Albert Gray Edwards “Ned”

1 December 1923 – 13 February 2018

Ned was born to Victor and Maggie in Aberdeen on 1 December 1923; the first of their two children. His brother Alan arrived almost exactly five years later.  Alan, a father to Anne, Duncan and Fergus predeceased Ned in 2010.

Victor was an Agricultural Engineer and the family home was in Great Northern Road; handy for Kittybrewster School which Ned attended.

In the course of his job Victor regularly visited farms, so life in the countryside was not alien to Ned, who spent a considerable part of his youth on Redhill Farm near Rothienorman which was owned by his uncle and aunt, Jimmy and Georgina Reid; with whom Ned god along very well and their relationship greatly influenced Ned’s life.

Ned always enjoyed all manner of sport; from shooting shotguns on the farm, to cricket, squash and table tennis. He was also a passionate motorcyclist and, in his time, owned a few such as the Brough Superior GC5174; said to be the Rolls Royce of Motorcycles and the magnificent Vincent.

Ned graduated from Aberdeen University; where he read Engineering and obtained his BSc. Thereafter on VE day, the 8 May 1945. He went to Garston in Hertfordshire where he’d obtained a job with the Government funded Building Research Station; in which, through its various guises, he made his career; retiring as a Principal Scientific Officer in the early 1980’s aged 59.

It was in May 1945 within the Building Research Station Ned met his lifelong work colleague and friend Mary Lawson. Of Ned, Mary said;

“We neither of us knew quite what work we would be doing but we soon found out. With many areas of the country in ruins from air raids and roads and bridges unsafe from years of pounding tanks there was plenty of Building Research needed. A member of the Engineering section, Ned was soon testing bridges.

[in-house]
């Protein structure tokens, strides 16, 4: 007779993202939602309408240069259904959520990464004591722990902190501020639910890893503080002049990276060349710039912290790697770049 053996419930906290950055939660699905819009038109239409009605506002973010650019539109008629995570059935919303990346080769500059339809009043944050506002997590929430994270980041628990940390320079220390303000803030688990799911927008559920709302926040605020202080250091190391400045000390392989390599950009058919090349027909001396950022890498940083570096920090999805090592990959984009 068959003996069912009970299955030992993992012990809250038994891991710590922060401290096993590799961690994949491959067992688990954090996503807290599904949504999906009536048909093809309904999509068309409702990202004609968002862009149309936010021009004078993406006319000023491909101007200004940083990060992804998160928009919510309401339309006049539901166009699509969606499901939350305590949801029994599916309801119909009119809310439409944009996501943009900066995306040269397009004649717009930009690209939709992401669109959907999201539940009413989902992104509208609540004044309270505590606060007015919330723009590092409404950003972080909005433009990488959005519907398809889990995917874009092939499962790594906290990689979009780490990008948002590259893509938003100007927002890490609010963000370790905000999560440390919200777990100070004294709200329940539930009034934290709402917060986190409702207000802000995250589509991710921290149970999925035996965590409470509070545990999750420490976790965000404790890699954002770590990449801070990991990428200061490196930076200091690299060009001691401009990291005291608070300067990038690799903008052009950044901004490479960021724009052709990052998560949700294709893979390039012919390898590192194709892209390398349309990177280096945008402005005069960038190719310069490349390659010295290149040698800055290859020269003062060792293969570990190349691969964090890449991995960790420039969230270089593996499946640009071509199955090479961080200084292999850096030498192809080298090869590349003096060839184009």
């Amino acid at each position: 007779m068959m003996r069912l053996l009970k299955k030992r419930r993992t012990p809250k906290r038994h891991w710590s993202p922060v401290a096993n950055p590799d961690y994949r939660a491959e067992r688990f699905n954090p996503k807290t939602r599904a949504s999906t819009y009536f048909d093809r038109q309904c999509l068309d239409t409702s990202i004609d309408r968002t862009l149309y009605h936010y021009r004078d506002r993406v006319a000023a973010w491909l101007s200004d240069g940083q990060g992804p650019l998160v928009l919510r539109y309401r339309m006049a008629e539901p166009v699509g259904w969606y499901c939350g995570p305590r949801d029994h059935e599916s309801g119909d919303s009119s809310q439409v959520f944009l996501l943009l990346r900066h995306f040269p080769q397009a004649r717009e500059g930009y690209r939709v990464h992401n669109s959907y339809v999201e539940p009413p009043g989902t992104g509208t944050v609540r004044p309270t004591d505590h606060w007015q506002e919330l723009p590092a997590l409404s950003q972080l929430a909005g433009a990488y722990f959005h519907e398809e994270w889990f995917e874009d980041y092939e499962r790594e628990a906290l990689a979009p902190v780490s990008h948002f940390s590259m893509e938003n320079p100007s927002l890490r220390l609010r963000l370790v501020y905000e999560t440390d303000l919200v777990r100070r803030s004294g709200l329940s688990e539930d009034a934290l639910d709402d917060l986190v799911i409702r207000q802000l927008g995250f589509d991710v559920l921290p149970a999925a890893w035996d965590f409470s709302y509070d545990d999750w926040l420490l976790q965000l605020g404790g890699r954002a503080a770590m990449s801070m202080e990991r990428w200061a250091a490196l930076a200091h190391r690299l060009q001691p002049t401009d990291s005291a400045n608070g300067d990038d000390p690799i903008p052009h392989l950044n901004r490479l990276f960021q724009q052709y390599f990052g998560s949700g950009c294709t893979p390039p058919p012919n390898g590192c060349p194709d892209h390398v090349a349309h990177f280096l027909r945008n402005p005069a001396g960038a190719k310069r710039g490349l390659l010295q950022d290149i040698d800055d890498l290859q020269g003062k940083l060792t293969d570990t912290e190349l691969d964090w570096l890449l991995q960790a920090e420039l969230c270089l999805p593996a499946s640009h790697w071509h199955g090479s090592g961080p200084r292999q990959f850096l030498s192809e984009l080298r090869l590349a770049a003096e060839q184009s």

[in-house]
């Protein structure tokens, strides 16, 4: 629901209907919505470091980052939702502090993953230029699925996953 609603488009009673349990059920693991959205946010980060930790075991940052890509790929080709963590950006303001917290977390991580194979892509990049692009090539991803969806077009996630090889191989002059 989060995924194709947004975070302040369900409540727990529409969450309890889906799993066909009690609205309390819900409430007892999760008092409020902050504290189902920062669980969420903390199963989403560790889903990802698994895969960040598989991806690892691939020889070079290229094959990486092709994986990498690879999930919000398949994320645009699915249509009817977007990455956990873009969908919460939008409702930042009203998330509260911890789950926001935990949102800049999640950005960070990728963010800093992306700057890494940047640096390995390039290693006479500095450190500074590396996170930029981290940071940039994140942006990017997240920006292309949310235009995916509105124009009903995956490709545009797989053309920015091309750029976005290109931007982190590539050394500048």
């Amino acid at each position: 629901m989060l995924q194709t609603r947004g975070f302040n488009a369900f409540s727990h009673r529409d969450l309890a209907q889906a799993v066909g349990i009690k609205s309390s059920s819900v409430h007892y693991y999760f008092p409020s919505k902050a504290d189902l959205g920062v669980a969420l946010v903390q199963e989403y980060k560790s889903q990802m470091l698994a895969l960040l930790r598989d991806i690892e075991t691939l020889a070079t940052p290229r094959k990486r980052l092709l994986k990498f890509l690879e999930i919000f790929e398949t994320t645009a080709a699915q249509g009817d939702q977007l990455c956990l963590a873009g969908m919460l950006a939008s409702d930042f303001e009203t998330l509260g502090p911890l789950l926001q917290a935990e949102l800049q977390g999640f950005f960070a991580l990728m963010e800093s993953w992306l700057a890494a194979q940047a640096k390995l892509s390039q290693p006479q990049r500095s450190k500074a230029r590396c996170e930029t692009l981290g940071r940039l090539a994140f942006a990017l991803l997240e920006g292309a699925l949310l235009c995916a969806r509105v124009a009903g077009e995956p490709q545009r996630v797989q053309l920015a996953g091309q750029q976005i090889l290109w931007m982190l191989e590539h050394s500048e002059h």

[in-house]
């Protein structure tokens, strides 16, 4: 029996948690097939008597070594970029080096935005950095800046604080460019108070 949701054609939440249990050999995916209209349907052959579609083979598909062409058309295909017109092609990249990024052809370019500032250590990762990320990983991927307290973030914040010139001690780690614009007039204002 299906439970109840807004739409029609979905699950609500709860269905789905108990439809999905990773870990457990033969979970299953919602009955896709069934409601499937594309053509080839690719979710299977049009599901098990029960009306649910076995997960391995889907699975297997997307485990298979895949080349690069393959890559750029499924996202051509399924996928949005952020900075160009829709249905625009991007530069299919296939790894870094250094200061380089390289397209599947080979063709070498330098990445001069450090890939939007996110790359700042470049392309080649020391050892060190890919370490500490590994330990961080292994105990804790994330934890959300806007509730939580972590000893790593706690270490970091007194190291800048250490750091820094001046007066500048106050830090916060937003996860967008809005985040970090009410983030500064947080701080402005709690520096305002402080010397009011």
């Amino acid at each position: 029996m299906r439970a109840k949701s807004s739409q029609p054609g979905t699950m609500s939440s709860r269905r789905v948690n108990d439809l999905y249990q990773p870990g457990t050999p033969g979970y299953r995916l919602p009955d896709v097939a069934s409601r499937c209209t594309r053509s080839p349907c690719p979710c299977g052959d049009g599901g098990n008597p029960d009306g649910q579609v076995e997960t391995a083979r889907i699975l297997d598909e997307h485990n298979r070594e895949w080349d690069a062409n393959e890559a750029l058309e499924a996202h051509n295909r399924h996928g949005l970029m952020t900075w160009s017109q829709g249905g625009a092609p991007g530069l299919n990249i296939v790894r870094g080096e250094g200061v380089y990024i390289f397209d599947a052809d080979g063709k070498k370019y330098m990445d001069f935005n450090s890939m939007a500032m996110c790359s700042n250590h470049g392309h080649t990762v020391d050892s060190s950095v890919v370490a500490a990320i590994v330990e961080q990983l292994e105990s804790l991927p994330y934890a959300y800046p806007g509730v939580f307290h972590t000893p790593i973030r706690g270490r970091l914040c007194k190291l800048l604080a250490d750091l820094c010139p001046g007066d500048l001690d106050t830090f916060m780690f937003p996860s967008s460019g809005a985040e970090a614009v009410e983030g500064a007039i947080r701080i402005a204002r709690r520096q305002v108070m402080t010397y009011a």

When the war time access restriction was lifted, Ned and a group of his engineer friends went for a week’s climbing in Skye. A native of NE Scotland, Ned had a deep love of the countryside and its wildlife and boats and fishing.

Breaking new ground in 1950 we both volunteered to move to Scotland’s first new town, East Kilbride, and set up a Scottish branch of BRS. Despite shortages of all manner of building materials, due to the existing period of austerity; ahead was the massive building of new council estates and multi storey flats and the large Dams for Hydro Electric production. Nedʼs Concrete Section was fully engaged in all these projects. He was a valued advisor to the principal authorities concerned with these huge schemes.

Ned was a wonderfully practical person. In an era of ʻmake do and mendʻ he could always find an ingenious way of solving any problem.

Needing at last to become car drivers, all we could afford were second hand cars of doubtful reliability and Nedʼs advice and skill at repairs were invaluable. However, one day he turned up with his own new purchase, a supreme motor bike, A Vincent Black Knight. There followed a succession of weekend treks, East Kilbride to London and back. I think his record time was 8hrs on pre - motorway roads. Ned brought back the reason for these journeys, his new wife Margaret. From then on, it was always my friends ʻNed and Margaretʼ who supported me through the bad times and enjoyed with me the good ones.